The F4F Wildcat was a formidable fighter bomber entering service during world war ii. In air combat early on against Japanese naval pilots, the Wildcat fared poorly. While it was better armored, could absorb a lot of firepower and still fly, it was also considerably slower than the Mitsubishi AGM Zero. The Zero sacrificed armament for speed. Any round from an American plane would rip through a Japanese Zero. Air warfare favors the aggressive and the bold and those that perform. Japan had been training pilots and maintaining a military stance for years before Pearl Harbor. Dare we say their pilots were far more experienced than ours?
The Japanese Zero easily out-climbed the Wildcats and Japanese pilots led inexperienced US Navy pilots into vertical chases. The Zero could climb straight up for a good distance. The Wildcats couldn’t keep pace and eventually bled off speed chasing the Zero and stalled. As the Wildcat pilot tried to regain control of his plane, the Zero turned around and finished him off. The Wildcat pilots were decimated in early fighting.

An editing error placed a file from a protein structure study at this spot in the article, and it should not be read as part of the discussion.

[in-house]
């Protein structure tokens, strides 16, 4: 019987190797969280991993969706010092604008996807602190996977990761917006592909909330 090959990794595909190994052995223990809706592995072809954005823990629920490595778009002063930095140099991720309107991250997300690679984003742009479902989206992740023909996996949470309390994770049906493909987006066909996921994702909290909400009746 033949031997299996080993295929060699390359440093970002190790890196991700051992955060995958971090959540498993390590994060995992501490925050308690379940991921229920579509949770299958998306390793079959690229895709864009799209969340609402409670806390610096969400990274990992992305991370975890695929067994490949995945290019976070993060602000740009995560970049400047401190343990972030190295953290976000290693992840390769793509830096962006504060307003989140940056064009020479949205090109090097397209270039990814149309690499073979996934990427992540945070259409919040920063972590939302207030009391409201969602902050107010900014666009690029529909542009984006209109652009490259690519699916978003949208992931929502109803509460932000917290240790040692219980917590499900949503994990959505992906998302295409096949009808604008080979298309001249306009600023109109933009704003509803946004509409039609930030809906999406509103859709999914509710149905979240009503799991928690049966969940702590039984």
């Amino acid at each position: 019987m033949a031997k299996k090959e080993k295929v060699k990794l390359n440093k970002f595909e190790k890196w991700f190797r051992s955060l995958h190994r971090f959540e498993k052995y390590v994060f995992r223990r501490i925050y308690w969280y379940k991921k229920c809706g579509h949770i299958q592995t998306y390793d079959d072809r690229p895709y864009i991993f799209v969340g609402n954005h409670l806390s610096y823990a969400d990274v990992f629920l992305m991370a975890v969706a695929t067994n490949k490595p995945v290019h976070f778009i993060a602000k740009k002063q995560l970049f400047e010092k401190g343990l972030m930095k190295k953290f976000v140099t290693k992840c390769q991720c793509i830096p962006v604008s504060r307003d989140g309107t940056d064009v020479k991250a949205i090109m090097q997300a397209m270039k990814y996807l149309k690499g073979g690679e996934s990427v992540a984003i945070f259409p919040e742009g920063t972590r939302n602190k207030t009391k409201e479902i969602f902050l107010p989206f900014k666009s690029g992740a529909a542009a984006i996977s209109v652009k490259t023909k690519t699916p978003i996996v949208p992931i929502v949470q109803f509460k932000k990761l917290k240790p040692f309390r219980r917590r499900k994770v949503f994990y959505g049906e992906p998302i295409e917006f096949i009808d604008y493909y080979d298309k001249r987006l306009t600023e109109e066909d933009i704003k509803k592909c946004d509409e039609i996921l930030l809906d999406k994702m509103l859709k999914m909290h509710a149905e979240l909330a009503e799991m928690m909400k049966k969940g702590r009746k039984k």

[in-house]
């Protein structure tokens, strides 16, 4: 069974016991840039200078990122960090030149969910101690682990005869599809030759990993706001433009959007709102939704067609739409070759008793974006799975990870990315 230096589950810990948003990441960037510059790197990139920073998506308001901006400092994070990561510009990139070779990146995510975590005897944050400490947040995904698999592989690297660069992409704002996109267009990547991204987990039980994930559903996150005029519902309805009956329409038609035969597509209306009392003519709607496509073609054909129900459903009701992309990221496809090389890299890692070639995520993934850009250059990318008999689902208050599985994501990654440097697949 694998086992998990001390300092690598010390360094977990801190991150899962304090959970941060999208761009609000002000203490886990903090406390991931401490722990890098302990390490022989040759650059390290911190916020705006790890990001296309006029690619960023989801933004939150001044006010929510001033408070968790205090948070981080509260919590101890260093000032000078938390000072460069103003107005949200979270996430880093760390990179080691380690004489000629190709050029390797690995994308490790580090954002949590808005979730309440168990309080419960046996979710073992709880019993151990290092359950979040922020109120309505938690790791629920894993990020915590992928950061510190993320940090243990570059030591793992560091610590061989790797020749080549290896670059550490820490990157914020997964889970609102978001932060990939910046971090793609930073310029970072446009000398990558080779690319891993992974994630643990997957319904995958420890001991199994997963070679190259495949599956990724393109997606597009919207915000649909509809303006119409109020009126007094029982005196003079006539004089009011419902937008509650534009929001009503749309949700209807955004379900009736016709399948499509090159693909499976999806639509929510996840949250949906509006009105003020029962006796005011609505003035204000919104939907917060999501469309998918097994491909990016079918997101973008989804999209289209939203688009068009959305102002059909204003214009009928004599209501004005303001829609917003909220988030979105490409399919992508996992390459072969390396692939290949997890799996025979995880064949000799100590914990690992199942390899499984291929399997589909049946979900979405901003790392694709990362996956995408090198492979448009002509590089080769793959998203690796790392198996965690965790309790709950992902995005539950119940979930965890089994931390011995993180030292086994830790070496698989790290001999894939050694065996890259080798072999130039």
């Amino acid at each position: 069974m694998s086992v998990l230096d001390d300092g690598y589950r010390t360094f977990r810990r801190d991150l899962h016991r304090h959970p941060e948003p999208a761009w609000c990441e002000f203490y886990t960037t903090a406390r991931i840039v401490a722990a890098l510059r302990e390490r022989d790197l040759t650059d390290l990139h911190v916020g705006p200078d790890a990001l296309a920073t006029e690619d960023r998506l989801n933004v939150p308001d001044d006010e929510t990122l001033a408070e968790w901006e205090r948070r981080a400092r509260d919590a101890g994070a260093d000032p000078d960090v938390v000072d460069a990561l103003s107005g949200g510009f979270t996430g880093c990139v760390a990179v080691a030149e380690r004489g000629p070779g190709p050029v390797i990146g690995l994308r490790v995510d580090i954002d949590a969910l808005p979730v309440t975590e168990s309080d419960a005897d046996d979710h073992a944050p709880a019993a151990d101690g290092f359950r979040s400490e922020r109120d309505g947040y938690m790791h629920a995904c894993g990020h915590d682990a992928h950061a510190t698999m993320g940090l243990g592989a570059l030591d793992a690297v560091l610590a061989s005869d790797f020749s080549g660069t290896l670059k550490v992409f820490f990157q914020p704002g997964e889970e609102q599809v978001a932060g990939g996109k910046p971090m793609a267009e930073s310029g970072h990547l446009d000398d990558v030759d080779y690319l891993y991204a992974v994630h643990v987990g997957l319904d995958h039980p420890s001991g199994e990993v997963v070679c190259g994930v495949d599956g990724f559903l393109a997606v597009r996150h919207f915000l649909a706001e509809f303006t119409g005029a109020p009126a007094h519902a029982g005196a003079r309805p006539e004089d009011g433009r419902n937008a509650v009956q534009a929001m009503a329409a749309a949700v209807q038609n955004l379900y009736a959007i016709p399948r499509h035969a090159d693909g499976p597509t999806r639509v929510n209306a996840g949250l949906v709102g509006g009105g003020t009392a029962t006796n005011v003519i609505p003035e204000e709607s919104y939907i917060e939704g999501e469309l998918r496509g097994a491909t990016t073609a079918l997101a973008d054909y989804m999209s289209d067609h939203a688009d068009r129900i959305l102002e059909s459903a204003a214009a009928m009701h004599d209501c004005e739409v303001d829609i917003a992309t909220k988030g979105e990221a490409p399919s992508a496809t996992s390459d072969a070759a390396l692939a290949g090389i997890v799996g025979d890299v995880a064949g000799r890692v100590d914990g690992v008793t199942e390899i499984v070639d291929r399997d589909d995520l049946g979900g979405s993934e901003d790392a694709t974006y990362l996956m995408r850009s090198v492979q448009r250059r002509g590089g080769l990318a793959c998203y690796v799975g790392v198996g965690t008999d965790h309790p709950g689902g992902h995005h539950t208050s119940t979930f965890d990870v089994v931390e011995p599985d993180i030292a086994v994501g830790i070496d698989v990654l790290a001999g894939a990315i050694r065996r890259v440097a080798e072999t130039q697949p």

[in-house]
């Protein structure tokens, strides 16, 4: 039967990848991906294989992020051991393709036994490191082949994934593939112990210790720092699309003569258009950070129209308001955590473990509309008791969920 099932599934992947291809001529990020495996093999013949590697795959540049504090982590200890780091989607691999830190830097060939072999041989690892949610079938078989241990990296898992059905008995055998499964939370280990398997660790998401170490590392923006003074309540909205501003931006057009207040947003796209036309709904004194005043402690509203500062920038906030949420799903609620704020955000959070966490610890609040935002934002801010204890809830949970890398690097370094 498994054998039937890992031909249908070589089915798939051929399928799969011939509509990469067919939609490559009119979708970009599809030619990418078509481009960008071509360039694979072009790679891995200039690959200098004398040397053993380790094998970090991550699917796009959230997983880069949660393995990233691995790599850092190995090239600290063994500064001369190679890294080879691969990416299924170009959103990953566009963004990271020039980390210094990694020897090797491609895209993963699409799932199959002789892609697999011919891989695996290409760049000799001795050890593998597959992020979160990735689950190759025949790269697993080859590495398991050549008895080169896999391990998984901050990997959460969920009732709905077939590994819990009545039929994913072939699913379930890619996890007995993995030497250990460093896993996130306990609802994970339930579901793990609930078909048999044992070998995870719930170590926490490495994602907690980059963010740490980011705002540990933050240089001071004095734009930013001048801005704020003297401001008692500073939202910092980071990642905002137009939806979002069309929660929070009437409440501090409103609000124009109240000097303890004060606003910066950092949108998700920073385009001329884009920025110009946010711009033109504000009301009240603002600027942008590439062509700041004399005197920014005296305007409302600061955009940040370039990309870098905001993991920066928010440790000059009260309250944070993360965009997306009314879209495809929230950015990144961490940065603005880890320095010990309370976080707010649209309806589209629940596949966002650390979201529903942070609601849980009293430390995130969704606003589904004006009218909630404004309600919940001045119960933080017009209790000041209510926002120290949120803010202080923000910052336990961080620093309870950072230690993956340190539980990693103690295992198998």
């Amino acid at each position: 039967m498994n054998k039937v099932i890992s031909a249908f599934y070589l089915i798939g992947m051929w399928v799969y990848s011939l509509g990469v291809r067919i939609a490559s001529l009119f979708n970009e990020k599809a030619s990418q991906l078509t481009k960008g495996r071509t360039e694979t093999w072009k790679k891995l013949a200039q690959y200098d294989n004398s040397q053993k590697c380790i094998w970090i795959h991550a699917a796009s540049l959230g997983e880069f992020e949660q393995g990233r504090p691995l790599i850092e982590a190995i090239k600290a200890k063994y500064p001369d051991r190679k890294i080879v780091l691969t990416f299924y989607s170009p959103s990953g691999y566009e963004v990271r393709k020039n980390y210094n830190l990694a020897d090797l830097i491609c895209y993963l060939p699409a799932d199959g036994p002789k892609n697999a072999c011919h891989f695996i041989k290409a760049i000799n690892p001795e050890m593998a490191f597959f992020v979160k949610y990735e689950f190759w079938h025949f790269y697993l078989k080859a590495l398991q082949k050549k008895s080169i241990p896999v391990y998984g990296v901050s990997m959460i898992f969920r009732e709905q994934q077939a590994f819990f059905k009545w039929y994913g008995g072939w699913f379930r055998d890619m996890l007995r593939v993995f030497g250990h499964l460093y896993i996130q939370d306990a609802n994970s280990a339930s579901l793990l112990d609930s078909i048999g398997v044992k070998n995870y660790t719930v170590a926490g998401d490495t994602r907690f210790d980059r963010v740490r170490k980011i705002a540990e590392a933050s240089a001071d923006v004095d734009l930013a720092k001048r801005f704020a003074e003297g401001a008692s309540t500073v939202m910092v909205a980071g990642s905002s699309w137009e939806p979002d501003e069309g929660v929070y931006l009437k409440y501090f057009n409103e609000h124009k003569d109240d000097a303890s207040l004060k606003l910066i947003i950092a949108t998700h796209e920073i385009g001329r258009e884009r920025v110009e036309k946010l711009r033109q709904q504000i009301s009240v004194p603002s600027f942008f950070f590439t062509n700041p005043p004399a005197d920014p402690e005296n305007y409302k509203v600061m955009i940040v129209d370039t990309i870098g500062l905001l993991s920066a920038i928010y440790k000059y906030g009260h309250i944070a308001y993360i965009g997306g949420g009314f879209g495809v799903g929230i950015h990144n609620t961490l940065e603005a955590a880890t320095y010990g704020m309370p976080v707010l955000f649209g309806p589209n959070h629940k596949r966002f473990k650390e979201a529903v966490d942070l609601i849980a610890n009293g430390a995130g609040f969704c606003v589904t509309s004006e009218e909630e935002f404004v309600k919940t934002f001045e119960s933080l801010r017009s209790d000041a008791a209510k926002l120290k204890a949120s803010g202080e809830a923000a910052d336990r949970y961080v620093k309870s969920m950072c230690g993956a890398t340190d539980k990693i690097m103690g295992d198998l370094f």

Grumman was already planning for a replacement for the Wildcat and had the skeleton of he upcoming F6F hellcat on the drawing boards.
The F6F Hellcat rolled off the assembly lines in the end of 1942. We built over 12,000 Hellcats and they accounted for over 5200 planes shot down mostly in the Pacific theater.